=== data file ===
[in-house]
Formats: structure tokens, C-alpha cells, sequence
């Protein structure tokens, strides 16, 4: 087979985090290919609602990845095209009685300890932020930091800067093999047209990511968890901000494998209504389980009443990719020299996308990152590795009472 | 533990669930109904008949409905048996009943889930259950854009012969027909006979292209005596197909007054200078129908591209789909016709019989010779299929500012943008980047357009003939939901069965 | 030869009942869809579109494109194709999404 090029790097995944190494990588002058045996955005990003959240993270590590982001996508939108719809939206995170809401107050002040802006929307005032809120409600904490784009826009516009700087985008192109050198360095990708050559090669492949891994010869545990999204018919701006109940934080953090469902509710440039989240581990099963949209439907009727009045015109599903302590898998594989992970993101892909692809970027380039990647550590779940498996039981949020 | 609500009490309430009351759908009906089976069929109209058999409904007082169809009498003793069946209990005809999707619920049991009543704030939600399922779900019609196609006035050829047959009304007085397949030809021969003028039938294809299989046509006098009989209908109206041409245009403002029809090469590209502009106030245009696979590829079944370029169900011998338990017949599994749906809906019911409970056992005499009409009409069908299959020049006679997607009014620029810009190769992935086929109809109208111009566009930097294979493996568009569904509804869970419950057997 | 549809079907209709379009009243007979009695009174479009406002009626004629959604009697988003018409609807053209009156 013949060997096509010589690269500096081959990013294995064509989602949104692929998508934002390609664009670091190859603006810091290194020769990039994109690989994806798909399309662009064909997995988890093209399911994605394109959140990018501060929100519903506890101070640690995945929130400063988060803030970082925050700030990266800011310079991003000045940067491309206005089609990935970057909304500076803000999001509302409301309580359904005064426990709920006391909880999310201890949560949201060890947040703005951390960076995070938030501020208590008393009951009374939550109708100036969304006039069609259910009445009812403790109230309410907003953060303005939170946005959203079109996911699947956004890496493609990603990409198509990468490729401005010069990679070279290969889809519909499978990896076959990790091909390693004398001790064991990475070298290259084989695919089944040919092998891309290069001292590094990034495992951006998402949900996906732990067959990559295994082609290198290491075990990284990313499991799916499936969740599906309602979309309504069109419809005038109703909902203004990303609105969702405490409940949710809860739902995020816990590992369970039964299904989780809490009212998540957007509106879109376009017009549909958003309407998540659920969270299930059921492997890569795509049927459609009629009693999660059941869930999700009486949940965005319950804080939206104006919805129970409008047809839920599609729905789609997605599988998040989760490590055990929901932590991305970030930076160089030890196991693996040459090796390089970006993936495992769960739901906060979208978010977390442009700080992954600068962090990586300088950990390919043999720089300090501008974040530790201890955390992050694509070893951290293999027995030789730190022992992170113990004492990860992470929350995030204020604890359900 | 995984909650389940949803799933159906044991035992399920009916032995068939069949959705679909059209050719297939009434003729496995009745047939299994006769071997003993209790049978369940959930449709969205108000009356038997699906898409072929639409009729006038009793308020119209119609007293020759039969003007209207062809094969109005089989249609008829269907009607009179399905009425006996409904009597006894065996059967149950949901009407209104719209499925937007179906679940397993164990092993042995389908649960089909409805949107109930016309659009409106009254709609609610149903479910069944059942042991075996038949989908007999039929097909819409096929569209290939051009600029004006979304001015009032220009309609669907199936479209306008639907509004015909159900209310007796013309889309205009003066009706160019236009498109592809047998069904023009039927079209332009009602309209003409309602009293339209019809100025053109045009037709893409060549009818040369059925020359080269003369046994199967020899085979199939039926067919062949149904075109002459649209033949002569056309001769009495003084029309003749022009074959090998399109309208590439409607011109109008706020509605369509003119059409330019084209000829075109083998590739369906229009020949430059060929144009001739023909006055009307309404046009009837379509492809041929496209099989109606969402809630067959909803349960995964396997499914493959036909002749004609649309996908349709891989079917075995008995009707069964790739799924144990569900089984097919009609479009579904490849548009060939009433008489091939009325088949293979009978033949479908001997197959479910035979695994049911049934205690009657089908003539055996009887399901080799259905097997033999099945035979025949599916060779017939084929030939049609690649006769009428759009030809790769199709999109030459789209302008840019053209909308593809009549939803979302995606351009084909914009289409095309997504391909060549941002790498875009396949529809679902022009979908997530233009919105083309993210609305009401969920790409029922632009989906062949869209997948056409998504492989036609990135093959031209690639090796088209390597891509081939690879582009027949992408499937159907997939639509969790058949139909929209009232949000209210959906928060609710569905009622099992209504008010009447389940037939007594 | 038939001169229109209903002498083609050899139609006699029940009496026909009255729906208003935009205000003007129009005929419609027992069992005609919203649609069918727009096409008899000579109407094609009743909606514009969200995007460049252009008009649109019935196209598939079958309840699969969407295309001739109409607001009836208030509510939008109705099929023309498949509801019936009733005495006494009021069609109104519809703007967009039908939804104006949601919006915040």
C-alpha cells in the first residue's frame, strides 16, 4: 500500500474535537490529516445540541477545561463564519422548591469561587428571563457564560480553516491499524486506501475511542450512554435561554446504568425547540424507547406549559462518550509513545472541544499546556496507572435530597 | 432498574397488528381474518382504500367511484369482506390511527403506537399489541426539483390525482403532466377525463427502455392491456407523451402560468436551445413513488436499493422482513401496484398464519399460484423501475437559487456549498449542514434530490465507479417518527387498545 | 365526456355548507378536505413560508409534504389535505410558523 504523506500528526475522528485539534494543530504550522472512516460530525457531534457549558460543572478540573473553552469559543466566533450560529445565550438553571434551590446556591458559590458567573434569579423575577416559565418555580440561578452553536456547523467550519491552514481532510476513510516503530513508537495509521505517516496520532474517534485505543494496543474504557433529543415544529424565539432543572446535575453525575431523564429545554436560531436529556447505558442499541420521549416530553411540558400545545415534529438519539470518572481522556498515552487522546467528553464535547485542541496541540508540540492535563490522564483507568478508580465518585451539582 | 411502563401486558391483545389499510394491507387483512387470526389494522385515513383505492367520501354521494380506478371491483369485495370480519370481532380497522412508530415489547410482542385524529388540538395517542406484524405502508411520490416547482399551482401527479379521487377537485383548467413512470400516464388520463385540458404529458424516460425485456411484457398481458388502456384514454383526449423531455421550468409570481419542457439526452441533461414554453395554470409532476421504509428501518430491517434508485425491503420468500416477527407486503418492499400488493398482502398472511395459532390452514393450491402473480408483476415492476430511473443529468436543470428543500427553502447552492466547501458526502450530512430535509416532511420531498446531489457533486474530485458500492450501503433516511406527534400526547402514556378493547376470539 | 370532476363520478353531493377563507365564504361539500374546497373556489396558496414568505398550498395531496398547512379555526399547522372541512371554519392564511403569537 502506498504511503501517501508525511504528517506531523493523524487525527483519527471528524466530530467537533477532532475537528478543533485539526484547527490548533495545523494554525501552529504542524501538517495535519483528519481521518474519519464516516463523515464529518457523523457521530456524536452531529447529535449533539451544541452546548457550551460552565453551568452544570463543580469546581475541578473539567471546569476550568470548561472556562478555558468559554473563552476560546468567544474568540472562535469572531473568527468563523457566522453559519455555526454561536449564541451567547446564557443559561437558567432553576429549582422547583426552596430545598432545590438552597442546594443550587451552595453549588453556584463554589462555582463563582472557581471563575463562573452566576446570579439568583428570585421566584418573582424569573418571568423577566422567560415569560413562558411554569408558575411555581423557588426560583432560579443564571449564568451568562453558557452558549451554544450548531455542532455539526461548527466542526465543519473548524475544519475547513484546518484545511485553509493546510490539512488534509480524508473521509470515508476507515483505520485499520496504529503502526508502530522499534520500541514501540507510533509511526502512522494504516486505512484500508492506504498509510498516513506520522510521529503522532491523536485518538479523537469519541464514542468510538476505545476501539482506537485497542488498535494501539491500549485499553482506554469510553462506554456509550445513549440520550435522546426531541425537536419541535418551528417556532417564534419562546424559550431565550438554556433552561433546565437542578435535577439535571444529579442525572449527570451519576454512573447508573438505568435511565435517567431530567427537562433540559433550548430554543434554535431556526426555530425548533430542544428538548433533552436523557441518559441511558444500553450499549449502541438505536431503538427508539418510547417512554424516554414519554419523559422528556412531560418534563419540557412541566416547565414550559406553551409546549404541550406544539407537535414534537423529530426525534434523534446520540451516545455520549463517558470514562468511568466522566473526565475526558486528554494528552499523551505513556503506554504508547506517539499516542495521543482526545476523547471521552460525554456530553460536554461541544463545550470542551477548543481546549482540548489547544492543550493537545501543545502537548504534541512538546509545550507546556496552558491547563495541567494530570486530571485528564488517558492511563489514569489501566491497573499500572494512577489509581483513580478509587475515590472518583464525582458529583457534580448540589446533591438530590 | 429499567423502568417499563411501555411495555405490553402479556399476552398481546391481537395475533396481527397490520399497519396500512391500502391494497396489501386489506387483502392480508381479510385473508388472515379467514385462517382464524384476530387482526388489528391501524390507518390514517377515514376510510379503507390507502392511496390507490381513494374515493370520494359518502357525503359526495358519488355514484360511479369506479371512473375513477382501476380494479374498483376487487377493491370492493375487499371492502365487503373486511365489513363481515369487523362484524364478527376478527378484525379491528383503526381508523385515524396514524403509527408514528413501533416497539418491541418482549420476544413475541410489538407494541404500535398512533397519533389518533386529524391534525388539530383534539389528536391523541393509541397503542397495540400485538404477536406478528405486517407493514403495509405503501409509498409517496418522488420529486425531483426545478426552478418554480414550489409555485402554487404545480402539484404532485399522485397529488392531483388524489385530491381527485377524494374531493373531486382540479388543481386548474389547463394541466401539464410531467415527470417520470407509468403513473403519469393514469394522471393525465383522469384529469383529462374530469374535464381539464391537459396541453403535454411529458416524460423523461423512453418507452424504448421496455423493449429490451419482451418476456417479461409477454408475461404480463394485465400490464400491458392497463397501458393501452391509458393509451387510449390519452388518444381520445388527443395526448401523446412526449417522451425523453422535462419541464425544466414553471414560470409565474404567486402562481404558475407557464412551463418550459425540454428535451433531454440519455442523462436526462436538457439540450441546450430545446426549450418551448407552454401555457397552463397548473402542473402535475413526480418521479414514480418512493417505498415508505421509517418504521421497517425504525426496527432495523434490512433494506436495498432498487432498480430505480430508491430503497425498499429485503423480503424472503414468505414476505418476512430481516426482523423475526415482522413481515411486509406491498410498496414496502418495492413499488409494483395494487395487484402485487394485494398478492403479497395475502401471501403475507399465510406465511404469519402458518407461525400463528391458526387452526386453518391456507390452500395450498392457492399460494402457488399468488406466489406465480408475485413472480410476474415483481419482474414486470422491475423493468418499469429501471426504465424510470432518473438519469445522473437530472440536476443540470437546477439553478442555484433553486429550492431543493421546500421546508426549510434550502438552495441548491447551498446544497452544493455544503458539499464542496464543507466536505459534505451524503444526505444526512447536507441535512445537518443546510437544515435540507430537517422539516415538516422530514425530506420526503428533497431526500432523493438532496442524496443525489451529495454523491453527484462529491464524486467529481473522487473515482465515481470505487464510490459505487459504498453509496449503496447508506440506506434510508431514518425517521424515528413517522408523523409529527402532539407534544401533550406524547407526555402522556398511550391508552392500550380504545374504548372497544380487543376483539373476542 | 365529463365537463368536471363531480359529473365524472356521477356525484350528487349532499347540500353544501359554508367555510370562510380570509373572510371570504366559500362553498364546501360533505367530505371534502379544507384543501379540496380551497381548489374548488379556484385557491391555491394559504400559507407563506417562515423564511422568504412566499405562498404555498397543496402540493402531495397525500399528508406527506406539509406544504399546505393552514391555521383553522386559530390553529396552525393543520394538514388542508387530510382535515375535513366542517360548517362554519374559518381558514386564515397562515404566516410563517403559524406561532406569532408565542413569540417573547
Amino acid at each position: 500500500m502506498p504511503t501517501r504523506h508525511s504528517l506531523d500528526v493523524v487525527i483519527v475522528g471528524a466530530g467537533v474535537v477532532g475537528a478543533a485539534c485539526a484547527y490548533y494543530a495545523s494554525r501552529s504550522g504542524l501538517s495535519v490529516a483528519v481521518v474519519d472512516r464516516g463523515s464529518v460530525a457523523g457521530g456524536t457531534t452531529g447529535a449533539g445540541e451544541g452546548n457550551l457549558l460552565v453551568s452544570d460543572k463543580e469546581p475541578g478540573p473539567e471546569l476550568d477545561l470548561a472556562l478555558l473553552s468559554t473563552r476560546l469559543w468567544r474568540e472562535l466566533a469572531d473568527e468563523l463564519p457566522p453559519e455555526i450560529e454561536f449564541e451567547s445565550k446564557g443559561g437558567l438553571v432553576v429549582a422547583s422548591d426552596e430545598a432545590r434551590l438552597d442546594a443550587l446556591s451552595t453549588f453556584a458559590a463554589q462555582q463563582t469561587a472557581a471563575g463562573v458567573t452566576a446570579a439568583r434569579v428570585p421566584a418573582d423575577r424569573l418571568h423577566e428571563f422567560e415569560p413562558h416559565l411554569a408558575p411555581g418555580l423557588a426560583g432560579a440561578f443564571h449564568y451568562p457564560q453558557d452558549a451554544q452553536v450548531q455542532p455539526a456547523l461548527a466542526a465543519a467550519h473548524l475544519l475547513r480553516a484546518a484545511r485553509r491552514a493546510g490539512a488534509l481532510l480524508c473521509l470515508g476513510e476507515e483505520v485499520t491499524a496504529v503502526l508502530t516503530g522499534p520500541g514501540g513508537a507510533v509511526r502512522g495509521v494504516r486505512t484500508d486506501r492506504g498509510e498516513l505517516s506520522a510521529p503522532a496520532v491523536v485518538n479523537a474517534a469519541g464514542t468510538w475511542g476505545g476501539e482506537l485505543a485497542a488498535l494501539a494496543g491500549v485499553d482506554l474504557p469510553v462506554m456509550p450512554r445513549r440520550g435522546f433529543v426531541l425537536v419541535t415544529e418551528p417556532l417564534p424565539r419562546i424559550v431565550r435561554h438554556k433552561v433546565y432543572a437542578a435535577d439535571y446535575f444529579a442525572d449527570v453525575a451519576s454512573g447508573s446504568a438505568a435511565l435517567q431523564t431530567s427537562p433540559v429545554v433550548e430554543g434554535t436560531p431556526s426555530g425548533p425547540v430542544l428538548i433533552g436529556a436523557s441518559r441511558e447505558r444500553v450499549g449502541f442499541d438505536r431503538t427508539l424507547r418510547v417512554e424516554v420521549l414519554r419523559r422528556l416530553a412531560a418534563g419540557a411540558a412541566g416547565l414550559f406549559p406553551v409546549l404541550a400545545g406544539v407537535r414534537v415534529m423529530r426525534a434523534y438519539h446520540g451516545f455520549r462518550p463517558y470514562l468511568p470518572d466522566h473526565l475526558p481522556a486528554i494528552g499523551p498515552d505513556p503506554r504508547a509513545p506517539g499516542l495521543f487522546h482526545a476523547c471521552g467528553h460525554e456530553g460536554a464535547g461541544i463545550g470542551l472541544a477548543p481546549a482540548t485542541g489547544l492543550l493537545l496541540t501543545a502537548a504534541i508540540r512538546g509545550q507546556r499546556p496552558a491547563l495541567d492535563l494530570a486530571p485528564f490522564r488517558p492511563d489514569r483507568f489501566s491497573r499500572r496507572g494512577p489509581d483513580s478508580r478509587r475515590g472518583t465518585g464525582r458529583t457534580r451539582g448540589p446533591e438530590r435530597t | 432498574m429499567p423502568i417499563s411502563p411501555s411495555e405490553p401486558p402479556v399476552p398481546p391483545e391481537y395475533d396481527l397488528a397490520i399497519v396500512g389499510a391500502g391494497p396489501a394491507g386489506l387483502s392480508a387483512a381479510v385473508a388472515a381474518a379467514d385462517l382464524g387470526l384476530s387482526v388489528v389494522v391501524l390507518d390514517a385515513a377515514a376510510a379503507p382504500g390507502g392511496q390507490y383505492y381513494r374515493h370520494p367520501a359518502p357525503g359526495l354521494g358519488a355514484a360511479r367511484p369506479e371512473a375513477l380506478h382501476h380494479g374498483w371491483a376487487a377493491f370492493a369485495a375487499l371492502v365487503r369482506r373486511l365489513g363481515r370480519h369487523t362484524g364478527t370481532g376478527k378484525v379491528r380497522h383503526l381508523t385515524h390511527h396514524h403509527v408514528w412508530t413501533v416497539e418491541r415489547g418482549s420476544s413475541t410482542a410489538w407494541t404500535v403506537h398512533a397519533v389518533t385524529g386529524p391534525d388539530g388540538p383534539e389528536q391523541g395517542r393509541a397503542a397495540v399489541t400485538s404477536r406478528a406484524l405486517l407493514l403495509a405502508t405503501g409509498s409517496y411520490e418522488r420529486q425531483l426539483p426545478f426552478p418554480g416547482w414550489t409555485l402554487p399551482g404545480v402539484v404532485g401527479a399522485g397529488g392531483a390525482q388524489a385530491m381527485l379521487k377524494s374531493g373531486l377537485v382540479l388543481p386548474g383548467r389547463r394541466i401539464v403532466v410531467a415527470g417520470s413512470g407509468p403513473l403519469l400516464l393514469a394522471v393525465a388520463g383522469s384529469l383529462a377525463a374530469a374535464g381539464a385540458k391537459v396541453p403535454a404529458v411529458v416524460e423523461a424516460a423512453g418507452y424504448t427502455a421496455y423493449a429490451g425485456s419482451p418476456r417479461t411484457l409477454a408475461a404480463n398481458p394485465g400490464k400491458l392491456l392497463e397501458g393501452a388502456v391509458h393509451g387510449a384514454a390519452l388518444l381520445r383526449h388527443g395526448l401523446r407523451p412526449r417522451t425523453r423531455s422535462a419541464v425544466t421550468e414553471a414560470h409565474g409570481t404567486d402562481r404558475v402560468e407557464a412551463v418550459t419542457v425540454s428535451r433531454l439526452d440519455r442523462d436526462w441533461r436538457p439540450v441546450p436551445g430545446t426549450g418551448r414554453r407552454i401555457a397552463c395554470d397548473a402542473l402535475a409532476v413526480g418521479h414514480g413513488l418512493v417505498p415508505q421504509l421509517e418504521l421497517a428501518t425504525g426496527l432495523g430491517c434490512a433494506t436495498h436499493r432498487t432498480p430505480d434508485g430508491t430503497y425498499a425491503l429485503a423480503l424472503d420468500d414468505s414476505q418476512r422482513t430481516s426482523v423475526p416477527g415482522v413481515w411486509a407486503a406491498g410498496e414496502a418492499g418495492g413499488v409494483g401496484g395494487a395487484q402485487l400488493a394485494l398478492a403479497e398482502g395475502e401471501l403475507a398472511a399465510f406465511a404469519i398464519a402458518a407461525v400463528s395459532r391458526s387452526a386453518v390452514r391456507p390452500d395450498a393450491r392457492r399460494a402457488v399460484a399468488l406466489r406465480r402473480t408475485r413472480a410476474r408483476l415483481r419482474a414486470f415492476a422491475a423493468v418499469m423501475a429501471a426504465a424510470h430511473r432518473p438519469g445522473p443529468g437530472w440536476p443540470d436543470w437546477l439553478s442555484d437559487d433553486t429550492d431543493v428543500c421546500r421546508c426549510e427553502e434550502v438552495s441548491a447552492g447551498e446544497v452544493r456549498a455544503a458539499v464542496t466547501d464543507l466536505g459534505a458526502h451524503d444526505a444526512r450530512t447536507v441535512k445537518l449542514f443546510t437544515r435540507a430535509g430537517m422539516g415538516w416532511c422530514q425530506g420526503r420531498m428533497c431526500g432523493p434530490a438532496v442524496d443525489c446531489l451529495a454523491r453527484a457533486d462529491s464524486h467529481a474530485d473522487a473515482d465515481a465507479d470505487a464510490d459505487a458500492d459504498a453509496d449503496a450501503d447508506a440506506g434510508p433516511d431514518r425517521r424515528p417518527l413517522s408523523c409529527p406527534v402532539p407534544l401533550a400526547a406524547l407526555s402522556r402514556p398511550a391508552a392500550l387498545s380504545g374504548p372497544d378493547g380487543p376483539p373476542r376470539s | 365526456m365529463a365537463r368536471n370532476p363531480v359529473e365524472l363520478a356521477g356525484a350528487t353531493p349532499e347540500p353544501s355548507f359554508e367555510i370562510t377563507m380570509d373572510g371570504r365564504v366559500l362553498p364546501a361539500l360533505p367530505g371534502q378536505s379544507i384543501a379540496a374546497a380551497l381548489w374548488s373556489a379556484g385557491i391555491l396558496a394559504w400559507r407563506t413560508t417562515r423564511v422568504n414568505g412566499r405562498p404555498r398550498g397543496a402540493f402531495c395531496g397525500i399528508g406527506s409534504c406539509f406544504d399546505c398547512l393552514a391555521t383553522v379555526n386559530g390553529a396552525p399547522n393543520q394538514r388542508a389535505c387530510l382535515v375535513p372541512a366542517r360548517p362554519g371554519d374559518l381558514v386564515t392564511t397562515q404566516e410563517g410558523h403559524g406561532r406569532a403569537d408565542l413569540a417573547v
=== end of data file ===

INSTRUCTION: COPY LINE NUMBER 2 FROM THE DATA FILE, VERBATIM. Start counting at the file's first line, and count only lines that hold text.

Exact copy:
Formats: structure tokens, C-alpha cells, sequence